The official Korean Central News Agency (KCNA) said in a brief report that Jeffrey Edward Fowle was being questioned by authorities after violating visa regulations.
"US citizen in custody for committing anti-DPRK (North Korea) hostile activities", KCNA said in its headline accompanying the story.
The United States confirmed the arrest, although State Department spokeswoman Marie Harf said she could not name the detainee for privacy reasons.
US authorities "continue to actively seek the release" of all three, Harf told reporters, adding there was "no greater priority for us than the welfare and safety of US citizens abroad".
KCNA said Fowle had entered the country as a tourist on April 29 and had violated North Korean law, "contrary to the purpose of tourism during his stay".
"A relevant organ of the DPRK detained him and is investigating him," it added.
Japanese news agency Kyodo, citing diplomatic sources, said the detainee had been part of a tour group and was held in mid-May after he left a bible at the hotel he was staying at.
The report said he was about to leave the country when he was arrested.
Fowle is the third US citizen known to be currently detained by the North.
Matthew Todd Miller, a 24-year-old tourist, was arrested in April after he apparently ripped up his visa at immigration and demanded asylum in the communist state.
Kenneth Bae, described by a North Korean court as a militant Christian evangelist, is also being held in the North after he was arrested in November 2012 and sentenced to 15 years' hard labour on charges of seeking to topple the government.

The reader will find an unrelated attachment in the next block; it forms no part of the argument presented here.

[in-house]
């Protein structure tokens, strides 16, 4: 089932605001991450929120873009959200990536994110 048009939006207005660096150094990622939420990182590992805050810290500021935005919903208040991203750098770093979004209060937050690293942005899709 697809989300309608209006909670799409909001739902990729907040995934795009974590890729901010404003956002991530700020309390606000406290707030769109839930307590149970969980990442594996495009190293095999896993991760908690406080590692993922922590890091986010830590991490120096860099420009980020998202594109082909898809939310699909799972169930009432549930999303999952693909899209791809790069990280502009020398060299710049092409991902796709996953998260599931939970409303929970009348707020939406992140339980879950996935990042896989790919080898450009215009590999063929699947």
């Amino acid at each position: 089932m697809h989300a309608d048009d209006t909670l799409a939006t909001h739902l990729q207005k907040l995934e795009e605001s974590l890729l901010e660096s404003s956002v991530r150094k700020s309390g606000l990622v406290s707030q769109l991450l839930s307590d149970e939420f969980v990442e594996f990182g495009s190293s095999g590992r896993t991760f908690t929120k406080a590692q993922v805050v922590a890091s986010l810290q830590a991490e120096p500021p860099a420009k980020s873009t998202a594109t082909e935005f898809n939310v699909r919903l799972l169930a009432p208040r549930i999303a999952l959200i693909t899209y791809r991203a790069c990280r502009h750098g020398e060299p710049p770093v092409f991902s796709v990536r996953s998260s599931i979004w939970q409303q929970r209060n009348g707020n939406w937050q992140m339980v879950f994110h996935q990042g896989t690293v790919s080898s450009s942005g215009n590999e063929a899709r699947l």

US efforts to secure Bae's release have so far been unsuccessful.
- Missionaries held -
A number of missionaries have been arrested in the isolated communist state in the past. Some were allowed to return home after interventions by high-profile US figures.
A 75-year-old Australian, John Short, was detained for 13 days until early March after distributing religious material in Pyongyang.
He was deported after signing a detailed "confession" and apology.
Although religious freedom is enshrined in the North Korean constitution, it does not exist in practice and religious activity is severely restricted to officially-recognised groups linked to the government.
Pyongyang views foreign missionaries as seditious elements intent on fomenting unrest.
"The North is sending a signal that it won't yield to any outside pressure and it will continue being stern in dealing with any threat to its regime," Professor Yang Moo-Jin of Seoul's University of North Korean Studies told AFP.
Last year, then 85-year-old US Korean war veteran Merrill Newman was held for more than a month in North Korea after enquiring about North Korean veterans while on a guided trip to the reclusive state.
On his return home to California in December, Newman, who was forced to make a filmed "confession," said he believed North Korean authorities misunderstood his "curiosity as something more sinister".
He had concluded that, "for the North Korean regime, the Korean War isn't over and that even innocent remarks about the war can cause big problems if you are a foreigner".
Last month the US government issued a fresh warning against all travel by US citizens to North Korea, saying that even joining a tour would fail to protect them from arbitrary arrest.
The US House Foreign Affairs committee last week approved a bill aimed at toughening sanctions against North Korea by targeting money laundering and human rights violations.
The House bill would create a blacklist of officials judged to be involved in human rights abuses after a damning report by a UN commission likened abuses by Kim Jong-Un's regime to those under Nazi Germany.
The United States has no diplomatic or consular relations with the North, with the Swedish Embassy in Pyongyang providing limited consular services to US citizens there.